# Types from values using existential types?

**Dylan Thurston
**
dpt@math.harvard.edu

*Fri, 9 Feb 2001 18:54:13 -0500*

I recently had an idea to allow one to create types from values. This
would have many uses in Haskell; e.g., it would be very nice to have a
type of nxn matrices for n that are not necessarily statically
determined. (It is easy to create a type of matrices and check that
the sizes are compatible at run time; the point is to do more checks
at compile time.) Of course, one has to be careful to preserve
decidability of type checking.
The idea is to provide a function that returns an element of an
undetermined (existential) type:
class Singleton a b where
singletonValue :: b -> a
singleton :: forall a . a -> (exists b . (Singleton a b) => b)
singleton returns a token of some new type; this token can then be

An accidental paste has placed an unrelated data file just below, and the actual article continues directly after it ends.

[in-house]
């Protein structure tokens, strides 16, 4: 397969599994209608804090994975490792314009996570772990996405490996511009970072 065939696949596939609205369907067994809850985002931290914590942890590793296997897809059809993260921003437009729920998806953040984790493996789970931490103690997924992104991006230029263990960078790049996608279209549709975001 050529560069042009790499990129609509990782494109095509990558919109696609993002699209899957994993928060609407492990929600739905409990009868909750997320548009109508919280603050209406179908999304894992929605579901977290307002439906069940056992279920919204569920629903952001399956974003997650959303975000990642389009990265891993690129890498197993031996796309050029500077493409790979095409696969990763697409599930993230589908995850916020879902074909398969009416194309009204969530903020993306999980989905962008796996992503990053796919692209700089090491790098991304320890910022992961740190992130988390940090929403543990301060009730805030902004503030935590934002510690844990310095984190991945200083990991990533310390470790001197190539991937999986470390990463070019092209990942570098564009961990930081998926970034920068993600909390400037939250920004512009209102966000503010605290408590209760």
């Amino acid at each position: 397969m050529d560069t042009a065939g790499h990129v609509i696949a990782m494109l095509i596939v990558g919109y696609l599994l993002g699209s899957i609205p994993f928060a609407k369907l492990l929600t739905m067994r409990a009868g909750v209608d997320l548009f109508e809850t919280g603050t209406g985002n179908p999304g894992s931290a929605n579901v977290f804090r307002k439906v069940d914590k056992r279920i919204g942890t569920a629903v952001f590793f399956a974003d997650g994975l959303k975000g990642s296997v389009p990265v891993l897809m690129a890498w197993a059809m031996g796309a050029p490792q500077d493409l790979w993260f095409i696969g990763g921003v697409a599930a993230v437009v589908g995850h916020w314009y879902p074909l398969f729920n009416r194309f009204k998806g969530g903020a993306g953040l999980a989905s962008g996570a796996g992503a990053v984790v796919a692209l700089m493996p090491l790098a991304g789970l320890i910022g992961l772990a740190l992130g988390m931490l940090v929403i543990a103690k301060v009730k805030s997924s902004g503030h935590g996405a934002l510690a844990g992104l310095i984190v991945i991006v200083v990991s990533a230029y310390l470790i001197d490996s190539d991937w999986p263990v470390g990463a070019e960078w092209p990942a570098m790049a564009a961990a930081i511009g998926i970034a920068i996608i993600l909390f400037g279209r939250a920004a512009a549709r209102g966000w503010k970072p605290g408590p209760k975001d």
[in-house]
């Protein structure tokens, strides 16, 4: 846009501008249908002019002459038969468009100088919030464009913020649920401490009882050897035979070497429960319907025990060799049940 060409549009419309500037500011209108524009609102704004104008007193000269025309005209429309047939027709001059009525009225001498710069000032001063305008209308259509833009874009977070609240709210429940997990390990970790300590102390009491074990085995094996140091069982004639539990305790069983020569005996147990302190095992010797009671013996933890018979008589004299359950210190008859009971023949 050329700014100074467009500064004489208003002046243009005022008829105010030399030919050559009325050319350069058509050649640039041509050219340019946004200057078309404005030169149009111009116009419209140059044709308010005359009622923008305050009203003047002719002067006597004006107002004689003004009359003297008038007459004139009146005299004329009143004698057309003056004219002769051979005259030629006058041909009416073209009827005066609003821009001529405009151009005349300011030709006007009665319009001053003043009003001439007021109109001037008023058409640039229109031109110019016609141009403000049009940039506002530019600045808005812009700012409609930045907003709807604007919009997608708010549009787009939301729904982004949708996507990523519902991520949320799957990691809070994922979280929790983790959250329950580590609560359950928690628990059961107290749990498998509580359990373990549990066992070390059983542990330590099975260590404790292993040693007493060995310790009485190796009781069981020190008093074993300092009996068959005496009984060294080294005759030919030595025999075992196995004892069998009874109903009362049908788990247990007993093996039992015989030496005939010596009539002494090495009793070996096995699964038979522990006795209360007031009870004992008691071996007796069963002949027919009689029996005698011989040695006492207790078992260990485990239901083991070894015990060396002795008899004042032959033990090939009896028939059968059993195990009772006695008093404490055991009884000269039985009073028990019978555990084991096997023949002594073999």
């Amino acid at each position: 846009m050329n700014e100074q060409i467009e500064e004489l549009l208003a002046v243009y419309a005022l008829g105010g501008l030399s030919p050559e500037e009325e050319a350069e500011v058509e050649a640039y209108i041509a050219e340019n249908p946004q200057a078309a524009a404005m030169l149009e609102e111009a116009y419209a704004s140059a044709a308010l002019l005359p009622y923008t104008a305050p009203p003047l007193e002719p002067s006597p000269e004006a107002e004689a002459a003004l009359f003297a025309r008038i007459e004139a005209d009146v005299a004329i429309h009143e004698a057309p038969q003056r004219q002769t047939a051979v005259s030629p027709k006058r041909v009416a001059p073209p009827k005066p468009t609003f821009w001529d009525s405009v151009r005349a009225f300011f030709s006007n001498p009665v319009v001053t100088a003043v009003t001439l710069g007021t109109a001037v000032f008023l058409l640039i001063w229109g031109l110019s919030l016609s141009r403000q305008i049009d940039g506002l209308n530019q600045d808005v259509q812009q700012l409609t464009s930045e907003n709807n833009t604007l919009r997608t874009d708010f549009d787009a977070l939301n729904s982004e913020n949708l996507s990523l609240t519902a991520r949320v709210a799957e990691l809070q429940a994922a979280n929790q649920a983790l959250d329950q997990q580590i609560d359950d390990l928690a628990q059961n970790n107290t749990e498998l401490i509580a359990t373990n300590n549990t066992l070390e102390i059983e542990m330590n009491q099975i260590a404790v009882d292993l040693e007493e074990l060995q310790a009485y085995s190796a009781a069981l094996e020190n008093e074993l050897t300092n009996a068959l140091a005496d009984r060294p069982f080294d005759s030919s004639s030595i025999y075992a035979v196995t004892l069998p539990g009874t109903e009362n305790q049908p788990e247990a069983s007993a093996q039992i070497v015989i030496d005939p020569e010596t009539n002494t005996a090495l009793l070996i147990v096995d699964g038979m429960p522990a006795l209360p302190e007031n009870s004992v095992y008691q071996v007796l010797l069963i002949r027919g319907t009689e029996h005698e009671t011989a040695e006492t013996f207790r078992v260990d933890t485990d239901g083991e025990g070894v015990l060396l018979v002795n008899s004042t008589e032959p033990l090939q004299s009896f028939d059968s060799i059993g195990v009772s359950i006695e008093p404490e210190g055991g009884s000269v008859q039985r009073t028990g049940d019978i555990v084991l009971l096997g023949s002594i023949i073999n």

passed around, stored in data structures, etc., to guarantee type
consistency.
I have no idea what existential types would do to the Haskell type
system; is there a way to add them to preserve decidability, etc, etc?
They would clearly make some simple program transformations illegal:
for the idea to be useful, the type of
(a,a) where a = singleton 5
should be of type
exists a . (Singleton Int a) => (a, a)
while the type of
(singleton 5, singleton 5)
has to be
((exists a . (Singleton Int a) => a), (exists b . (Singleton Int b) => b))
for decidability.
Are there any pointers to previous work I should look at?
Thanks,
Dylan Thurston